A U.S. attorney is supposed to be apolitical, prosecuting cases without regard to party agendas and affiliation, blind to everything except justice. But to get the job, an applicant must have deep political connections—enough to warrant recommendation by the senior senator in his or her state, then nomination by the president, and finally confirmation by the Senate. After a new president is elected, he or she is expected to graciously step down—as Jones did in early 2001—to make way for the new administration’s people, who presumably have a new set of priorities.
But even more than politics, personal convictions and professional ambitions often shape the role of the U.S. attorney. All of which is to say, it is a powerful position, and some, like Rudy Giuliani, in New York, and David Lillehaug, in Minnesota, have used it as a launching pad for their political ambitions. Others, like Patrick Fitzgerald in Chicago, seem more interested in keeping their heads down and pushing justice ahead. The latter was Todd Jones’s approach—at least, the first time around.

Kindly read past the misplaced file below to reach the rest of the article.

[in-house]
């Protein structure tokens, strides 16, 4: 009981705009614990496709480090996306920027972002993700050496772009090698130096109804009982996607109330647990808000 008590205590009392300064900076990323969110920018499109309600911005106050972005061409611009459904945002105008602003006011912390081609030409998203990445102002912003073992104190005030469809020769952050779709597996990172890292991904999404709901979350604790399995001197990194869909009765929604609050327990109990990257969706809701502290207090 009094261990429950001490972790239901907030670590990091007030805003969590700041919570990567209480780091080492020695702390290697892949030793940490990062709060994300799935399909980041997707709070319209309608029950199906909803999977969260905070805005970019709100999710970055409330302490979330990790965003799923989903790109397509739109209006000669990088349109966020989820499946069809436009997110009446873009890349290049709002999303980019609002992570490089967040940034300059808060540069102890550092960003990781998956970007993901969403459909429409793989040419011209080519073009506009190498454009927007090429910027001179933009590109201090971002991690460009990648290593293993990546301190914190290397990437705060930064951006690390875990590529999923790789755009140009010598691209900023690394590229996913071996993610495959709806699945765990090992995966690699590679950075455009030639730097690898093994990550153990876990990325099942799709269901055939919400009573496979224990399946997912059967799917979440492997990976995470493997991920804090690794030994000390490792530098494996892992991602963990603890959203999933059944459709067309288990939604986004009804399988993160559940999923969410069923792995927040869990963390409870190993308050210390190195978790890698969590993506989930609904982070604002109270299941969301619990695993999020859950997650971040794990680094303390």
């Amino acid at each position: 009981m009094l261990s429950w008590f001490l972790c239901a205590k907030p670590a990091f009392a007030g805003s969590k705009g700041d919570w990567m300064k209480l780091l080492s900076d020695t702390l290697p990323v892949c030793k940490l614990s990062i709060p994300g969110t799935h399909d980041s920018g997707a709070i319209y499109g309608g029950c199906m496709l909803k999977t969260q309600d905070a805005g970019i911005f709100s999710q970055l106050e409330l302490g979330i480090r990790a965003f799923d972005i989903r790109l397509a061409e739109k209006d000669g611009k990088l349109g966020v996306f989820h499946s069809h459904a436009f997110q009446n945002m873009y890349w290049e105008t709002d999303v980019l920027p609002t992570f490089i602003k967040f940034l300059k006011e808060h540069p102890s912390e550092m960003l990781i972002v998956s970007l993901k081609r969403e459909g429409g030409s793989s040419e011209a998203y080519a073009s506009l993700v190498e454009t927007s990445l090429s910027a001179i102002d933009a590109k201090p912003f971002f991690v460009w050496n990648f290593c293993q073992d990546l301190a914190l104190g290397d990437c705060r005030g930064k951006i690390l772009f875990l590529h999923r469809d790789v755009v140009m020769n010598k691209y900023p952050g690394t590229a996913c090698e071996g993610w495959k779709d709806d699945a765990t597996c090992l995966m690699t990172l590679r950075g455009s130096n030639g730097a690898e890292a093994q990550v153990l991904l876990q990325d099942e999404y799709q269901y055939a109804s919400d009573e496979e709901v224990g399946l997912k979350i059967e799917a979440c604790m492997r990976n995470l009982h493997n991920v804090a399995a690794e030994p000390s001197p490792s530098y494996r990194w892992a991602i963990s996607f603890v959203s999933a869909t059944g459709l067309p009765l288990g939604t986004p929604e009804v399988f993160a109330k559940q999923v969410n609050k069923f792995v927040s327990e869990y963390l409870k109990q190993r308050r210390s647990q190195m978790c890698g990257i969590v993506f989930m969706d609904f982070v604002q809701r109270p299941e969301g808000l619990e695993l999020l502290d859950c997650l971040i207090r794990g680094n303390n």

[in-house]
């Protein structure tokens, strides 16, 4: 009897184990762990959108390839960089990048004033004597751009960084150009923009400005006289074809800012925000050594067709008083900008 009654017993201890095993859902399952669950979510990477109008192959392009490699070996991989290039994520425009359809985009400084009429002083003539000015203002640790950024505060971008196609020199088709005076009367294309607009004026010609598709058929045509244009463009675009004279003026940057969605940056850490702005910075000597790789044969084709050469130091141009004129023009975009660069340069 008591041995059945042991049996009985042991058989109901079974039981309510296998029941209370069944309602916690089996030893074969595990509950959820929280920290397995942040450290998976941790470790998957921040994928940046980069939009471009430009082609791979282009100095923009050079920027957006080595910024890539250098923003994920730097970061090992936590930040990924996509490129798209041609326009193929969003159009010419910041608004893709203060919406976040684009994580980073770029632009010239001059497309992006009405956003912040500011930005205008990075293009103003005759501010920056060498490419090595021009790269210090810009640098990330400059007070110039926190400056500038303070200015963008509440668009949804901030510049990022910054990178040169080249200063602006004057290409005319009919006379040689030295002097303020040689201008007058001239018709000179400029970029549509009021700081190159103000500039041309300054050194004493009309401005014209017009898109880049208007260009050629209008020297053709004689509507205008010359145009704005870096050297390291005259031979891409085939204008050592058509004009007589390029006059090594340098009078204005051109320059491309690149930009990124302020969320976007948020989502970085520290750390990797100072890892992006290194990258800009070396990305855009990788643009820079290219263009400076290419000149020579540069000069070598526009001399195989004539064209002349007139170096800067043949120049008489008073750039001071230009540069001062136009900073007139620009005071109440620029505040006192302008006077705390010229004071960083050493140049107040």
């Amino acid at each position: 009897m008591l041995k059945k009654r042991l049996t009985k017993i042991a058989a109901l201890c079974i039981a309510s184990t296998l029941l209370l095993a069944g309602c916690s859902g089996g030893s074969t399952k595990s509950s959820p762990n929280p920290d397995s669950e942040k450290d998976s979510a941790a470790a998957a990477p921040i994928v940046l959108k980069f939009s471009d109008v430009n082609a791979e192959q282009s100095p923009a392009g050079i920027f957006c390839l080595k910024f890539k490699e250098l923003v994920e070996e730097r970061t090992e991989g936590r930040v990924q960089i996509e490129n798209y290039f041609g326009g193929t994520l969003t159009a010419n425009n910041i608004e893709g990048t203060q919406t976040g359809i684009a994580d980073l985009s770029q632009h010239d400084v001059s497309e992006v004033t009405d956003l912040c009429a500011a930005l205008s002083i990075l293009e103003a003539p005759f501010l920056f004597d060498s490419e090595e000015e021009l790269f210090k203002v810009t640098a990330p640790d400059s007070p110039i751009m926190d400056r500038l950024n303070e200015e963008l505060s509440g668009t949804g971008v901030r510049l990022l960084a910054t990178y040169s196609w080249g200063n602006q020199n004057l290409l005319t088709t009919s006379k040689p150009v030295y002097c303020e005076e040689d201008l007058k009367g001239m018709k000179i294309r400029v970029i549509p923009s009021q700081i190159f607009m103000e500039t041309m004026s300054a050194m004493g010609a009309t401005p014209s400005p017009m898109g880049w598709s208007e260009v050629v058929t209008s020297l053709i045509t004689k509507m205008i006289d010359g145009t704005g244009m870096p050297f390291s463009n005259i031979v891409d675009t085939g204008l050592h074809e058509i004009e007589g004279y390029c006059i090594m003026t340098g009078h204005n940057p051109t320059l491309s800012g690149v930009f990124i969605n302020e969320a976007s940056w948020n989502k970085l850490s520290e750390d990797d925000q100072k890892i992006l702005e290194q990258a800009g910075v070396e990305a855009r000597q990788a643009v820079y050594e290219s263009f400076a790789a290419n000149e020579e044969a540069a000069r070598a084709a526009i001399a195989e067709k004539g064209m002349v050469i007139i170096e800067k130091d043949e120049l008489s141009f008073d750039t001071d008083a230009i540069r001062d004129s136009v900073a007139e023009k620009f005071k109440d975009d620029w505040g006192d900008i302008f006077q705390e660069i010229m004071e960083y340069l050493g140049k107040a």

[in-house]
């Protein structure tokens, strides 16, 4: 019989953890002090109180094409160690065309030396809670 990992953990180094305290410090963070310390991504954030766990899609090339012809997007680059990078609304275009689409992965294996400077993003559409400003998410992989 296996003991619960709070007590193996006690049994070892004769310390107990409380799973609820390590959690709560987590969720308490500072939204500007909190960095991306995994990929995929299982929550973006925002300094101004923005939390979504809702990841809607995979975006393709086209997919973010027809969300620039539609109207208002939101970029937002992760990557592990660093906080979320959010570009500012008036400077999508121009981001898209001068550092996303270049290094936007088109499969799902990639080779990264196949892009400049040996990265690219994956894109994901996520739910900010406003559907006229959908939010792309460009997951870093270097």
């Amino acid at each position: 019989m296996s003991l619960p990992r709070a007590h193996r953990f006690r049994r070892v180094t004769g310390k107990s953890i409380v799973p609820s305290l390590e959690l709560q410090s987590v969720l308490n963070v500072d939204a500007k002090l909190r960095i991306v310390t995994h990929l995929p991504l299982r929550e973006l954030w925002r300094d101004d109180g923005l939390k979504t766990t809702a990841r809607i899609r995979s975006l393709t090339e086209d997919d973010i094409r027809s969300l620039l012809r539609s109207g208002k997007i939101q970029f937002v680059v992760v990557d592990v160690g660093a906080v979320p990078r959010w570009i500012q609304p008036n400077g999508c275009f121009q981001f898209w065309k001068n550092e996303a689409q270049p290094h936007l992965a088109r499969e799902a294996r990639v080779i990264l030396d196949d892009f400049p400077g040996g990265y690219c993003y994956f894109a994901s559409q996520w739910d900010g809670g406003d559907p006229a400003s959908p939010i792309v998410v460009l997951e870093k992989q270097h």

As a young man, Jones never imagined he’d be sitting in the U.S. attorney’s chair, holding down a position of such influence. If you look back far enough, you can almost see him when he first got to the Twin Cities: a kid from Cincinnati, climbing out of his car on some street over by Macalester. He was skinny, but that’s because he was a runner. He had a big Afro, but that’s because it was 1975. His name was Byron, after his dad, but he didn’t much fancy being “Junior.” Todd was a better fit.
When Jones shut the door of his Plymouth Duster, an old phone-company car his dad had gotten for cheap, you could still see light patches where the corporate decals had recently come off. The car might not have been as big as the station wagon his dad once used to haul Jones and his three younger siblings to drive-in movies, but the Duster was okay, and Jones was happy to have wheels of any kind.
Walking across campus, trying to make sense of this big city in all its whiteness, Jones quickly found his footing. He breathed deeply of the liberal air at Macalester, with its students and ideas from all over the world. Things must have seemed full of promise—the sort that would have been relatively new to young African Americans in those days. It must have seemed like almost anything was possible, and before long, Jones was deejaying parties, playing softball, and making friends.